What is in this article?:
- Economists watch depreciating U.S. dollar, ag exports
- China raises interest rates
- Tariffs may hurt
- Trade war possible
- China raising interest rates
- Beware of tariffs
- Currency exchange threatens ag exports
China raises interest rates
Tuesday, China announced that it will raise interest rates in order to try and reduce the effects of inflation and avoid the house price bubble experienced by many other countries. The higher rates put upward pressure on China’s currency, but the government appears to have intervened in the market to mitigate currency appreciation.
The G-20 Summit, scheduled for Oct. 21-23 in South Korea, will try to "identify and prioritize" the most pressing economic issues, one of which is currency manipulation, Rosson said.
"The danger we face is getting into a trade war in which countries retaliate against trading partners who devalue their currencies by implementing higher tariffs or some trade restriction." The U.S. House of Representatives passed a bill to do just that in late September.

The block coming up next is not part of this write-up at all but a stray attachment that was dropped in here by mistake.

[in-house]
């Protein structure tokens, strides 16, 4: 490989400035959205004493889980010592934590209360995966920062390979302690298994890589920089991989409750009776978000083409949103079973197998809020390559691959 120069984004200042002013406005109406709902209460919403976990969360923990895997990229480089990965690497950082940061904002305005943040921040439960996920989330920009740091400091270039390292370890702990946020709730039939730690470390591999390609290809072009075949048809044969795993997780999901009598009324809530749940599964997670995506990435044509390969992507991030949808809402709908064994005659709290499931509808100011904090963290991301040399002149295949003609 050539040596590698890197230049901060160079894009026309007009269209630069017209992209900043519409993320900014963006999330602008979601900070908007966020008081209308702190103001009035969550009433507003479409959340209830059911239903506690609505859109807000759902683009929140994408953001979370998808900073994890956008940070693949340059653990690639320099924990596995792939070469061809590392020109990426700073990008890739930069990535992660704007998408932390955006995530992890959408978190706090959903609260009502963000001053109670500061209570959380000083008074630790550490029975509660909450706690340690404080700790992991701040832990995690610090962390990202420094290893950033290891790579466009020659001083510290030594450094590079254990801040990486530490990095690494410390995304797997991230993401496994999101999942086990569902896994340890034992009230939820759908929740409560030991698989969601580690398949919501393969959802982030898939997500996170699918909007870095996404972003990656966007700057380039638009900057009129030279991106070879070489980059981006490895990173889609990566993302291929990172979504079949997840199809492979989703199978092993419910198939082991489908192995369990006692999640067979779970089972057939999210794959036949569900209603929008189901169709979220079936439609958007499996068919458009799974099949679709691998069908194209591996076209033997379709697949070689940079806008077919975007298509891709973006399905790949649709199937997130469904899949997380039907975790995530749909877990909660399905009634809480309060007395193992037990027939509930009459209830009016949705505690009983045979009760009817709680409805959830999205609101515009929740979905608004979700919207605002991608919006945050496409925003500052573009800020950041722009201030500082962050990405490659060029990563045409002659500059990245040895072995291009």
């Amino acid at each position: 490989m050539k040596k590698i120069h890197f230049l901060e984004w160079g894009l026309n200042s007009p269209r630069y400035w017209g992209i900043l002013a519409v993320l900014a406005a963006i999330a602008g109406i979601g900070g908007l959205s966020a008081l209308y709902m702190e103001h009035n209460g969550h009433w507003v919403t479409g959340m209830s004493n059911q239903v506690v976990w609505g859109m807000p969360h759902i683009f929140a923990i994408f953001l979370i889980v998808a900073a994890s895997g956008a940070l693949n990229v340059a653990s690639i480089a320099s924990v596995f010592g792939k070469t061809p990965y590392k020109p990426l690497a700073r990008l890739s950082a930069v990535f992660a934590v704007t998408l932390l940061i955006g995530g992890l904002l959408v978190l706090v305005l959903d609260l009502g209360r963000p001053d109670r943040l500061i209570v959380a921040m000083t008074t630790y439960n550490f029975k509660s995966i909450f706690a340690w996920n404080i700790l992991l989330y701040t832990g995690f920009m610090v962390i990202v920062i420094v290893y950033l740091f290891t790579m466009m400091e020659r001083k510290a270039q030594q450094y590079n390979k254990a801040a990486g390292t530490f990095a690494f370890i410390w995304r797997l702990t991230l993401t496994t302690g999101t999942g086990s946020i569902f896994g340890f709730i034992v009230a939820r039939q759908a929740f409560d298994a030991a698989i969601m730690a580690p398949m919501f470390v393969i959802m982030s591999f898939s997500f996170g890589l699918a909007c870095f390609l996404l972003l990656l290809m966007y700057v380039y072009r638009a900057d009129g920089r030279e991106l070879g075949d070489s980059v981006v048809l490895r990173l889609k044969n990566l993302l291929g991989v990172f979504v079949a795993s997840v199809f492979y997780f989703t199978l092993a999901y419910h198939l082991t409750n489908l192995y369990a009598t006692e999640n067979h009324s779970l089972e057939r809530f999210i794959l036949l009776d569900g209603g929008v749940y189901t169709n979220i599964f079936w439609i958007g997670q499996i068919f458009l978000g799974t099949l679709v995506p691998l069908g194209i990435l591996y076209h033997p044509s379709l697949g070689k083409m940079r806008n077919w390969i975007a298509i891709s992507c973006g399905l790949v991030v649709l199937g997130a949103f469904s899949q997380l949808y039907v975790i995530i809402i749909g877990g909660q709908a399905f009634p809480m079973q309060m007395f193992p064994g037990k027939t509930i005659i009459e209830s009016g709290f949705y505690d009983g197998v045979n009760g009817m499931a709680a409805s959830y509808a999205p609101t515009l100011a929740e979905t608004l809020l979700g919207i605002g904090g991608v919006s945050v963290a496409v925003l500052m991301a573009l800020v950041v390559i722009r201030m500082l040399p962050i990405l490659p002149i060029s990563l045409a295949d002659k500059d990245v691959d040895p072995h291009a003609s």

Rosson noted this happened during the 1930s. The Smoot-Hawley Tariff or the Tariff Act of 1930 raised tariffs on 20,000 imports to record levels. Many economic experts believe that the Smoot-Hawley Tariff contributed to the severity of the economic crisis of the Great Depression, reducing world trade and raising costs to consumers, thereby lowering standards of living worldwide, Rosson said.